The policy behind alimony is to alleviate the financial disparity between the two parties. When determining alimony that should be awarded, Florida family law courts look at one spouses ability to pay vs. the other spouses need for alimony. If permanent alimony is awarded, the alimony payment should be sufficient to support the spouses standard of living.

    There are many factors that a judge may consider when determining alimony in Florida is appropriate. If alimony is appropriate, the court will have to determine the durational alimony amount to bridge the gap. Regardless, alimony may not leave the person paying alimony with significantly less net income than the recipients net income.

    Determining How Long Alimony Will Be Paid:

    Florida lawmakers look to change alimony law

    The length of time the alimony payments last depends on the specifics of the support needed, but will vary significantly between courthouses and judges, which is why some states base the duration upon statutory formulas. Sometimes, the alimony will stop after a period of time deemed necessary for the spouse to become self-supporting. In other cases, the alimony will be paid over a much longer duration.

    As a rule of thumb, alimony is usually not going to be longer than half the length of the marriage in marriages lasting less than ten years, but as the marriage gets longer, the duration the alimony payments last typically extends.

    Although permanent alimony still exists in many states, the term is somewhat of a misnomer. As explained below, alimony payments usually stop once the person paying alimony gets to retirement age, or upon other major life events.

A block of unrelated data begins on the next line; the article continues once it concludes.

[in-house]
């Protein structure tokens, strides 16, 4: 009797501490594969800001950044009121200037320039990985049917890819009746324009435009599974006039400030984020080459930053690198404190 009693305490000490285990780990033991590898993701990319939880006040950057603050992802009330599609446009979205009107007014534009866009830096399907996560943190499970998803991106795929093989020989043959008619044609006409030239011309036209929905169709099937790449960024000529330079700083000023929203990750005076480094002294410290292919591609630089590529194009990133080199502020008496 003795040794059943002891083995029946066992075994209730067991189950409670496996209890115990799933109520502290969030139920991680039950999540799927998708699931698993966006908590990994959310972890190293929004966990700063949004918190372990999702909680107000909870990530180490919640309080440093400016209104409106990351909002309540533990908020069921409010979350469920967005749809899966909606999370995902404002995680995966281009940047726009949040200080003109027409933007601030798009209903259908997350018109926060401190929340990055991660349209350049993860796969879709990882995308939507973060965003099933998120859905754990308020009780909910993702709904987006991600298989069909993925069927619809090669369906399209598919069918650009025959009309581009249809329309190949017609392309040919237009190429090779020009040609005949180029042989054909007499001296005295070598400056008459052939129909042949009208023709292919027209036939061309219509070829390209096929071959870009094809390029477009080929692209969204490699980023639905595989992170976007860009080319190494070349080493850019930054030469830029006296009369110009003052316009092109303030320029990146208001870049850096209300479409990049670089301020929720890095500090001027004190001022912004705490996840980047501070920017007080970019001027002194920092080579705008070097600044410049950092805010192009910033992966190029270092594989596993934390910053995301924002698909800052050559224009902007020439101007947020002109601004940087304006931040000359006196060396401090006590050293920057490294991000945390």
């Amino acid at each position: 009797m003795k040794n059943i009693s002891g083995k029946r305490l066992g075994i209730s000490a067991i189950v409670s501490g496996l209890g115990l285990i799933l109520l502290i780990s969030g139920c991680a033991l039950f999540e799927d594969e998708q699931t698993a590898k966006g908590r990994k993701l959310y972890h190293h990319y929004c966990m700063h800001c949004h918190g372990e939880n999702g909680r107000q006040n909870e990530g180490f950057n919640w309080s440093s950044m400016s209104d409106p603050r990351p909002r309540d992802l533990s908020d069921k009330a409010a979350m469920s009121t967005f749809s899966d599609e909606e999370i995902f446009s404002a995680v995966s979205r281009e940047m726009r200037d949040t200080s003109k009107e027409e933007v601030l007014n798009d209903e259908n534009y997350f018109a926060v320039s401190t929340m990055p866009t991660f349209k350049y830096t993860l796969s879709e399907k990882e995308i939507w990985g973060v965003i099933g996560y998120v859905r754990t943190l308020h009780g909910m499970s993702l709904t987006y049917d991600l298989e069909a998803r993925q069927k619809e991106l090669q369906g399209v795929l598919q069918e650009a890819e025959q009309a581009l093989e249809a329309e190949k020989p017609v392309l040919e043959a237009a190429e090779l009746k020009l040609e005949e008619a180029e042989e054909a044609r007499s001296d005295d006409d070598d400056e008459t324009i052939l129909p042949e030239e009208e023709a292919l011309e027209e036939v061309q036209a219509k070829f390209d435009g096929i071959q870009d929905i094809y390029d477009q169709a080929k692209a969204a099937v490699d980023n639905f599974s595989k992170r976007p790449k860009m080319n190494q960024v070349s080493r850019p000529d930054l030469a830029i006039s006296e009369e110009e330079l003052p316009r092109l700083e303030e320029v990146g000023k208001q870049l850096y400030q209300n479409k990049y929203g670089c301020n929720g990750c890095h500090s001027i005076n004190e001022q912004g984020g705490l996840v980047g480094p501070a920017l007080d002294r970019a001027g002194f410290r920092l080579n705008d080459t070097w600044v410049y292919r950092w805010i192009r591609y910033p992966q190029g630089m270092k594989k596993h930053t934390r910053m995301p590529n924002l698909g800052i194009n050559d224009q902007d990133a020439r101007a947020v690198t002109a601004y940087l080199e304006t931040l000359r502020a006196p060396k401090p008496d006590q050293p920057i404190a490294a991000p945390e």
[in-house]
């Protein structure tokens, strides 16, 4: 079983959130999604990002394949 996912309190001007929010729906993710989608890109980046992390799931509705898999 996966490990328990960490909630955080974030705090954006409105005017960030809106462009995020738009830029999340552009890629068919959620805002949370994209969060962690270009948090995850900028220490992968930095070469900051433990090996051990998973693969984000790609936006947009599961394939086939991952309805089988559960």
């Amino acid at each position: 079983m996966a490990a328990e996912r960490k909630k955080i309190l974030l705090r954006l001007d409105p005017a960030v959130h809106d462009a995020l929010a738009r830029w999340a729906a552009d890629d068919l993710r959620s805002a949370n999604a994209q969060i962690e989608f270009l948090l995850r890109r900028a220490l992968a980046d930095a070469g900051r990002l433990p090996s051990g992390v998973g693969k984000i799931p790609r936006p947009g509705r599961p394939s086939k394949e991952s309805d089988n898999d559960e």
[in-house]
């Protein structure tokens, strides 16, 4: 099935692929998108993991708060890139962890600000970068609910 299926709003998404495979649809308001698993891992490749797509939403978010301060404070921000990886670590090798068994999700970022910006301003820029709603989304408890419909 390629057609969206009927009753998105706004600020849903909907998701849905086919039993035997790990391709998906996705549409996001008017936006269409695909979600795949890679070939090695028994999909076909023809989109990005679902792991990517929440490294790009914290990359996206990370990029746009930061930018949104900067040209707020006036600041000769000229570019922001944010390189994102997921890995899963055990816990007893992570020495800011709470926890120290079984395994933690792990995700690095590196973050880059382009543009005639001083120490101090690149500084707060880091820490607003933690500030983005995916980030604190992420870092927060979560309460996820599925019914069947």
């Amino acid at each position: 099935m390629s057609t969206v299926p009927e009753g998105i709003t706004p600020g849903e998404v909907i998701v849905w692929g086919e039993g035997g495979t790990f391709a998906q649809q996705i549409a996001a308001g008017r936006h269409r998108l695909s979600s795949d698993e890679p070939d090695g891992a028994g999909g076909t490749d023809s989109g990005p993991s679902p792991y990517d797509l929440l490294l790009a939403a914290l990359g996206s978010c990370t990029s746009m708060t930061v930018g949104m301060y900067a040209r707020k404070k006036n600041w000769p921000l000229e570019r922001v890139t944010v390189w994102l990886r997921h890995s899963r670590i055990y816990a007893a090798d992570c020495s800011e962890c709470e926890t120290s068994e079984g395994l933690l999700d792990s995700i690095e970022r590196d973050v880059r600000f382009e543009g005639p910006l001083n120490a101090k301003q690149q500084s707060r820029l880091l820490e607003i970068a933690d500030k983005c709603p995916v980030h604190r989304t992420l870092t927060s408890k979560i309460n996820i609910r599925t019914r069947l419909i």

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    Examples Of Spousal Support Awards

    Generally, any alimony award cannot leave the spouse paying the spousal support with significantly less income than the net income of the spouse receiving the alimony.

    Over the last 20 years, there has been at least one significant economic downturn. Because of tough economic times, if is difficult if not impossible for any divorce settlement or decision to provide enough money to each spouse to maintain the standard of living that they enjoyed while they were married.

    Reality tells us that no matter what happens in a divorce case, the two family units created by the divorce cannot maintain the same lifestyle.

    There are no alimony guidelines in Florida. In my experience, alimony awards a generally somewhere between 20% and 40% of a payors income. For example, if your spouses income is $5000 per month, you might expect to receive somewhere between $1000 and $2000 per month.

    Florida marriages are broken out into categories based upon length as follows:

    • Less than 7 years is a Short Term marriage
    • More than 7 years and less than 17 years is a Medium Term Marriage
    • More than 17 years is a Long Term marriage

    The marriage length is measured from the wedding day until someone files for divorce.

    Can I Modify The Type Of Alimony After My Divorce In Florida